When considering Amazon’s needs, Baruah said, it not only includes technology but logistics, development space, executive offices and even drones.

“All of those different kinds of things require different spaces,” Baruah said, even mentioning the American Center for Mobility, a testing facility for driverless automobiles in Ypsilanti Township. “You can see everything from downtown office space to significant loft and warehouse space. … You can see riverfront, new riverfront developments for different types of campuses … You can think of all those different types of venues.”

Councilwoman Mary Sheffield told the Free Press she had not spoken to Gilbert about Amazon yet, but someone reached out to her office to set up a meeting.

“I think it’s great,” she said. ” … I have not had a conversation with him as of yet, but I do think someone reached out to our office to set up a meeting so we’ll probably follow up next week. … We just passed a personal property exemption for Microsoft moving to Detroit. If Microsoft comes … and 212 employees come downtown, to have Amazon and Microsoft would be pretty big.”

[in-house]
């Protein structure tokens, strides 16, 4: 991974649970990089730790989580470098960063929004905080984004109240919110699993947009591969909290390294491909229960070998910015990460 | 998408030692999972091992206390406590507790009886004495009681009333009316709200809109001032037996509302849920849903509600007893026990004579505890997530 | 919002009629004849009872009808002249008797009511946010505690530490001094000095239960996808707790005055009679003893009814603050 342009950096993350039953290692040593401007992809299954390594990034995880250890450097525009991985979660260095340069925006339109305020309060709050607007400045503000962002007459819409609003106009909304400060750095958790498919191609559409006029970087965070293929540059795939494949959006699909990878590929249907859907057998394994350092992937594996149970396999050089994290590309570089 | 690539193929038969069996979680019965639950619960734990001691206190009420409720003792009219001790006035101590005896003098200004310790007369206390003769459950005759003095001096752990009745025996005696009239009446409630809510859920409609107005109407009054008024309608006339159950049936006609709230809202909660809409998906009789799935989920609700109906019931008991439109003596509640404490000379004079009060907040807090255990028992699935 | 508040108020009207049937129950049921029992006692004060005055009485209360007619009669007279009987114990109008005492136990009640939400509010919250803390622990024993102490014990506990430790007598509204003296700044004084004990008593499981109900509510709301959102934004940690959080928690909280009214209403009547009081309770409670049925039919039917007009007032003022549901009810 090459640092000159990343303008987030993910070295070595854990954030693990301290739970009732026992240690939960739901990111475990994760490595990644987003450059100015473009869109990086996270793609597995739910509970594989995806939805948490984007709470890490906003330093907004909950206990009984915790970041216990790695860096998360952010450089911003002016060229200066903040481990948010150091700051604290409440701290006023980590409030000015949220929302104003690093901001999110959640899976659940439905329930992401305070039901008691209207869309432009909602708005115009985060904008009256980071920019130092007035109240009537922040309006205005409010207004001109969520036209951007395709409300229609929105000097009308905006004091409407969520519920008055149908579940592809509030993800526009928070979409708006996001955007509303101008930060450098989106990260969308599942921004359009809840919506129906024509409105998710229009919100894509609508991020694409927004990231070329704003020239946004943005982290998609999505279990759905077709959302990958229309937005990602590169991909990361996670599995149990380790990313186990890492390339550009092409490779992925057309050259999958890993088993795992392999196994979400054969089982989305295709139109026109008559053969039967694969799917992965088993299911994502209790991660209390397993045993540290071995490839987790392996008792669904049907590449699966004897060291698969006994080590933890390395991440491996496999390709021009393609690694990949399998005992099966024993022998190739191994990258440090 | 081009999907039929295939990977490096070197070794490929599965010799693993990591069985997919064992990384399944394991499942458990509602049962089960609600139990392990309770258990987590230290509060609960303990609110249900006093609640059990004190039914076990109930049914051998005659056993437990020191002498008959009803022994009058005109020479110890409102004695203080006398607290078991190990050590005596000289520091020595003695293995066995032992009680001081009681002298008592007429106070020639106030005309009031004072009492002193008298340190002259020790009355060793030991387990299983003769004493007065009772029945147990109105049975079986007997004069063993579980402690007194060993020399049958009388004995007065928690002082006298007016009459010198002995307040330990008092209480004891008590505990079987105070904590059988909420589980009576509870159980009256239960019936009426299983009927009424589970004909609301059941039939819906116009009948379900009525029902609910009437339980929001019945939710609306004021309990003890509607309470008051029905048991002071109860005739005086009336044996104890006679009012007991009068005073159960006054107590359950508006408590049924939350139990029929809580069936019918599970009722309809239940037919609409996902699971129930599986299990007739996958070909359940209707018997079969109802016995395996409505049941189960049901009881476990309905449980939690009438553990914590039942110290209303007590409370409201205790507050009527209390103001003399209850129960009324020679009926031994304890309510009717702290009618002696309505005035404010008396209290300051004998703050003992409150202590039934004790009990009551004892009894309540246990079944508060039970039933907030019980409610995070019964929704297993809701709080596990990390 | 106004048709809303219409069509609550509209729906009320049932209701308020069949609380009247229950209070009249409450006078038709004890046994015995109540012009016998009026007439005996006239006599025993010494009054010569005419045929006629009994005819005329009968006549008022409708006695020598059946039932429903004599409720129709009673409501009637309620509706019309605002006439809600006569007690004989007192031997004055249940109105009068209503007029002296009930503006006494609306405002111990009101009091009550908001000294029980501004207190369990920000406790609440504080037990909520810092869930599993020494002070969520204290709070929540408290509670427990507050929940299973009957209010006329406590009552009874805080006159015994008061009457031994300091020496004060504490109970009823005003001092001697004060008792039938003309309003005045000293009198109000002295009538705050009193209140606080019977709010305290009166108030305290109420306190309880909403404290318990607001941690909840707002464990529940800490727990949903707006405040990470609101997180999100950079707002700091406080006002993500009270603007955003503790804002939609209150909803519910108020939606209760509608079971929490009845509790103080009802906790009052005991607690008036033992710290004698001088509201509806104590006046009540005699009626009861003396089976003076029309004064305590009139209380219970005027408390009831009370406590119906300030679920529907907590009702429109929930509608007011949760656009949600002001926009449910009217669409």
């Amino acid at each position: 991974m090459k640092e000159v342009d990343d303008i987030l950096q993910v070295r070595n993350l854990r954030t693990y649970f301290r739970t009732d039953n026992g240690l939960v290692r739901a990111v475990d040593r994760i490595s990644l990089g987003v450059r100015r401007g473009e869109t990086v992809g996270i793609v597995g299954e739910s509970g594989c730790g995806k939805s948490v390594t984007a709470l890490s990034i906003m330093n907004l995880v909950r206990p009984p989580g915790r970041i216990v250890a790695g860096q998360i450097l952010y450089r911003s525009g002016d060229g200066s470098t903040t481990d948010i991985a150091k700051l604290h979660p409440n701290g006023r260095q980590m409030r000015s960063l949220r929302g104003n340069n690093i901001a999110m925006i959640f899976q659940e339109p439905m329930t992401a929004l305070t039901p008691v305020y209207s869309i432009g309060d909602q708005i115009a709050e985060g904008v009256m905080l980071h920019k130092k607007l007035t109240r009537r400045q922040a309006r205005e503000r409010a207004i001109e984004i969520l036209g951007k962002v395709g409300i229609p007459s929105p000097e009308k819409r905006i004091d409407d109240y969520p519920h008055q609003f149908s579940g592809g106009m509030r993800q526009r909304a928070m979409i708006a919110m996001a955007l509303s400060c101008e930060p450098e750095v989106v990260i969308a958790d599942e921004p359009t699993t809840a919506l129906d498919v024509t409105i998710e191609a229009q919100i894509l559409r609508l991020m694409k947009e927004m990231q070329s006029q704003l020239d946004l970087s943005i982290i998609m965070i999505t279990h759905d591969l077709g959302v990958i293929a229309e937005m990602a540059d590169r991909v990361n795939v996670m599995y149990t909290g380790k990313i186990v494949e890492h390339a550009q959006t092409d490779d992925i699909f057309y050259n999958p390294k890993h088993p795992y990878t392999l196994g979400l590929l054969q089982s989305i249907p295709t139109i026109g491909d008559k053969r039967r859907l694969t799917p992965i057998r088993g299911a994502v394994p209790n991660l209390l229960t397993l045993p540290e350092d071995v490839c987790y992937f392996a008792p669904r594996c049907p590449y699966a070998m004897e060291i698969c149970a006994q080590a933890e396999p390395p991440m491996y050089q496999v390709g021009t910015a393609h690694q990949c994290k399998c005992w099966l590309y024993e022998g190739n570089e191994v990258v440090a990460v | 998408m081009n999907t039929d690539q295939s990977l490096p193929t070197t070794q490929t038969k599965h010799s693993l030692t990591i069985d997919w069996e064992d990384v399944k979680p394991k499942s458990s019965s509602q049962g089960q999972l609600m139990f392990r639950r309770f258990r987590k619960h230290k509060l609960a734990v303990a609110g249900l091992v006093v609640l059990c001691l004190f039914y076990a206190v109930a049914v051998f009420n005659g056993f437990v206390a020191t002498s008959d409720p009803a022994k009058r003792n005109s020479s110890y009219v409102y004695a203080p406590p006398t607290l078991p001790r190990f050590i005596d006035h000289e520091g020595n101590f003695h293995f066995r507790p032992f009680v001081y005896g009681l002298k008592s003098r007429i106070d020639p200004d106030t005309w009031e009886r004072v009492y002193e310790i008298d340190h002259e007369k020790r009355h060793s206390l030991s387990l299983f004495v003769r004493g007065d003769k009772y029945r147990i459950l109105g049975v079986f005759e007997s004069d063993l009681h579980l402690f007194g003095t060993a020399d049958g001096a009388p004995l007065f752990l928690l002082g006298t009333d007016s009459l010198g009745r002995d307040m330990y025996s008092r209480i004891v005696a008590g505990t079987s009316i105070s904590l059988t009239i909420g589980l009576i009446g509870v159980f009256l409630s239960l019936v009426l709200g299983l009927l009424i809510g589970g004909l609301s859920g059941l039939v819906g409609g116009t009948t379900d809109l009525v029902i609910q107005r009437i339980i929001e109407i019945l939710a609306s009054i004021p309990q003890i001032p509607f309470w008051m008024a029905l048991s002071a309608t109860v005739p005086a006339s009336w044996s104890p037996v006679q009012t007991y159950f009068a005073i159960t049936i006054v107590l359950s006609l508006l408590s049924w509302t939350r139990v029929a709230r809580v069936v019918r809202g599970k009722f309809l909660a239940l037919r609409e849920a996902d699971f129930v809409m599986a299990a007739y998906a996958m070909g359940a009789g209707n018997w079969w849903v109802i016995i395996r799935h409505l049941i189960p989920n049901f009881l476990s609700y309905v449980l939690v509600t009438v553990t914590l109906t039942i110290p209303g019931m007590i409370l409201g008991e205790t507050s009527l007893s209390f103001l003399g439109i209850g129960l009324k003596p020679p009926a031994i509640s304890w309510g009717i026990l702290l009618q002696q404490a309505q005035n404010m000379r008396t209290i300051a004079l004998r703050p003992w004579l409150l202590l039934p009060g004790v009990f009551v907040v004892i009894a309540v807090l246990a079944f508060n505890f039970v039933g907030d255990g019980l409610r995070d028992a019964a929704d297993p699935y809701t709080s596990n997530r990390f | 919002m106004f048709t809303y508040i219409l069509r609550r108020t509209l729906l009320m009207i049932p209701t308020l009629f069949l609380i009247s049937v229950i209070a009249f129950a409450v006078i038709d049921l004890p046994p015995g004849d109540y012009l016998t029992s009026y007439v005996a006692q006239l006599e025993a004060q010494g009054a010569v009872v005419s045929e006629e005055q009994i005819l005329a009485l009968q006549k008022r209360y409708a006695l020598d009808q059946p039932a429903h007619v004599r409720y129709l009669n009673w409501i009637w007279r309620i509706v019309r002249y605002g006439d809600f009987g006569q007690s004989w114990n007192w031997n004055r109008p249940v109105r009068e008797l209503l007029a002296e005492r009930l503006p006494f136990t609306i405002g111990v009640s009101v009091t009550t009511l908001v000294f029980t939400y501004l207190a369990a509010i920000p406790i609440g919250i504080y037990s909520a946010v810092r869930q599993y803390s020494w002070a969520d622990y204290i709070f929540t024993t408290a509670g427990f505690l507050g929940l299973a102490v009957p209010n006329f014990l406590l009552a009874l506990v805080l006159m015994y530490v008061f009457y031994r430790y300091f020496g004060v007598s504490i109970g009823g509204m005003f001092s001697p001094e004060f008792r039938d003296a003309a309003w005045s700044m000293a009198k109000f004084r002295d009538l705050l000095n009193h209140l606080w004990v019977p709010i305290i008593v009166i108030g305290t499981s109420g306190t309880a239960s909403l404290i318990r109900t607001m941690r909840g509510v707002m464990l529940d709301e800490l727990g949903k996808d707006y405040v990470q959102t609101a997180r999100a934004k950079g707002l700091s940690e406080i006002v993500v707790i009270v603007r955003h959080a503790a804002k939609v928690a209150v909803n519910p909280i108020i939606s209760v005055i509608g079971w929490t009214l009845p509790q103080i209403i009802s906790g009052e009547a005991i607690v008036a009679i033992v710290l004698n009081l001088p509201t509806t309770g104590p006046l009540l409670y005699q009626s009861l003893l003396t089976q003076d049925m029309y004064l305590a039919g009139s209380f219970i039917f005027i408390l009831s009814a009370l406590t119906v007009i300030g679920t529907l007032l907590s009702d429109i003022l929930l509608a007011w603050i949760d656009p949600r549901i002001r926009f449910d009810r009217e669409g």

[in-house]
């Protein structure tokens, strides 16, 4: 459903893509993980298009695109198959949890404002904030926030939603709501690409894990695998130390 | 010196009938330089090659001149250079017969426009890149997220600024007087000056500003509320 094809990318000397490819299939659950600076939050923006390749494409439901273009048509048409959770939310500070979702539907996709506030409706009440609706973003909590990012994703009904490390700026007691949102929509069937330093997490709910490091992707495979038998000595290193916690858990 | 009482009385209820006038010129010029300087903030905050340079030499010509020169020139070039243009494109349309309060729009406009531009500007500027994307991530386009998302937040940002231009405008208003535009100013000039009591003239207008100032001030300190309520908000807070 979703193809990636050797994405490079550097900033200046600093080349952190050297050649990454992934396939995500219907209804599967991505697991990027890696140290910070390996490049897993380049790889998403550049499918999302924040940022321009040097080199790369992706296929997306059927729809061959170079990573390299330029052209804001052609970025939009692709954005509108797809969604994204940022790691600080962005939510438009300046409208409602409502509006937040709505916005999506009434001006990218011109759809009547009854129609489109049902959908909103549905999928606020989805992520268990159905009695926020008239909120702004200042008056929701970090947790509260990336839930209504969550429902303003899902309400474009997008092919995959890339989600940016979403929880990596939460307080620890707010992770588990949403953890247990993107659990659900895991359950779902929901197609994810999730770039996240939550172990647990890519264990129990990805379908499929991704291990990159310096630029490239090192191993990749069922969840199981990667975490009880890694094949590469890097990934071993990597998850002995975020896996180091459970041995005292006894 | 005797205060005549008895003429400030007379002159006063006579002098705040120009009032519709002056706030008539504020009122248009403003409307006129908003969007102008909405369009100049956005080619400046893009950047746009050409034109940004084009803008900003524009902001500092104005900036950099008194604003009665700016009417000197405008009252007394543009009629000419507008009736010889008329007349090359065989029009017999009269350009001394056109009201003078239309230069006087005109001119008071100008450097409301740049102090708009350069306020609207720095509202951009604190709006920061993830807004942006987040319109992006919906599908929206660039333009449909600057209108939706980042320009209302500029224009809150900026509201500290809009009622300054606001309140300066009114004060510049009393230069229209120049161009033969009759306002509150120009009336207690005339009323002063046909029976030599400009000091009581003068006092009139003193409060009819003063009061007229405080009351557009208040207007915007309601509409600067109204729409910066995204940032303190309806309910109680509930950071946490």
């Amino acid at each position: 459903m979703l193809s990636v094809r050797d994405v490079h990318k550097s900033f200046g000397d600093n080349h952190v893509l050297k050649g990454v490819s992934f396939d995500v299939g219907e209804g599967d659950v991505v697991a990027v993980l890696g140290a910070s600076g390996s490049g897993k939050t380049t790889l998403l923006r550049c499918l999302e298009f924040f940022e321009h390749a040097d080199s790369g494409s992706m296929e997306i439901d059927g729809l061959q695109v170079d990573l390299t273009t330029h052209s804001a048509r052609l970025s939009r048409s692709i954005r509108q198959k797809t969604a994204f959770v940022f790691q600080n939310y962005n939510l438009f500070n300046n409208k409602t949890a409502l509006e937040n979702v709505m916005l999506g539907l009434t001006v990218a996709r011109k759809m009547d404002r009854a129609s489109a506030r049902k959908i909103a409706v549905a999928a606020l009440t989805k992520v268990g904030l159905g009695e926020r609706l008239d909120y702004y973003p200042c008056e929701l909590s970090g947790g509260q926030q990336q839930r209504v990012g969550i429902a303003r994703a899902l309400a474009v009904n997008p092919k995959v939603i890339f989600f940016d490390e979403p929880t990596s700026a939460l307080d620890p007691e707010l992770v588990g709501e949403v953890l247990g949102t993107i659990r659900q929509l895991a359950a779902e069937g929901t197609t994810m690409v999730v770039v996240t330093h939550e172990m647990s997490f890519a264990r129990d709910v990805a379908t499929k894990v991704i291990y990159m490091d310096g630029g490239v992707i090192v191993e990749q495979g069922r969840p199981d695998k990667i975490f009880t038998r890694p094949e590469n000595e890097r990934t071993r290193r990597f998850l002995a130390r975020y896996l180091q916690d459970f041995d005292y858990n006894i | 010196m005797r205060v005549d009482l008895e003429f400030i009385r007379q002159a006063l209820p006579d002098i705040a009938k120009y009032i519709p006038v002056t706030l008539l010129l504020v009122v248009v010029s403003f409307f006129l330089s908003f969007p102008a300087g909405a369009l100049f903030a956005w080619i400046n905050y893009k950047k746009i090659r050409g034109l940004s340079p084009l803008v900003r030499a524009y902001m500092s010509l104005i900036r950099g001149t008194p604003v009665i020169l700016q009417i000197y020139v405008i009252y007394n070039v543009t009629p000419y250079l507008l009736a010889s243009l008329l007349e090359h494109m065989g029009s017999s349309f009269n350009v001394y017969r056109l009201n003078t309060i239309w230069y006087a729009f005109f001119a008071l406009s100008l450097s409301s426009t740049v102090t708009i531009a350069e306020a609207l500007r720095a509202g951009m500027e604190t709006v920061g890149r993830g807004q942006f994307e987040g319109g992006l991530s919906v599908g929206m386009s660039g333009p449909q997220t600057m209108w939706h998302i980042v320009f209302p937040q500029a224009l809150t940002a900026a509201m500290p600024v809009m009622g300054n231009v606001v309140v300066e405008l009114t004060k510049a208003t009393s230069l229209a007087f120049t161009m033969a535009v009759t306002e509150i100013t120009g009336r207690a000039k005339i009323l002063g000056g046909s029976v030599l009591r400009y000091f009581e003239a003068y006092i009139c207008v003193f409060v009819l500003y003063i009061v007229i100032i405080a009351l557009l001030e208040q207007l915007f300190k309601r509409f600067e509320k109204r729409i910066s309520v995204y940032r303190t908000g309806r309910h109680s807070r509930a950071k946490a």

When asked where Amazon could locate if it chose Detroit, Sheffield, who represents District 5 that encompasses much of downtown, said there are many options.

“I mean, there’s vacant land all over,” Sheffield said. “I’m sure District 5, maybe District 3 are good possible potential places. But I’m not sure.”

Sheffield’s district includes the riverfront. District 3 Councilman Scott Benson said he had not been contacted about the Amazon bid.

The Seattle-based tech and online retail giant founded and run by billionaire Jeff Bezos announced the plan Thursday, giving states, metropolitan areas and provinces through Oct. 19 to deliver proposals for the $5-billion project. The company expects to announce a decision on HQ2 in 2018.

Hours after Amazon’s announcement, Detroit Mayor Mike Duggan’s office told the Free Press the city is carefully evaluating the retailer’s request for proposals.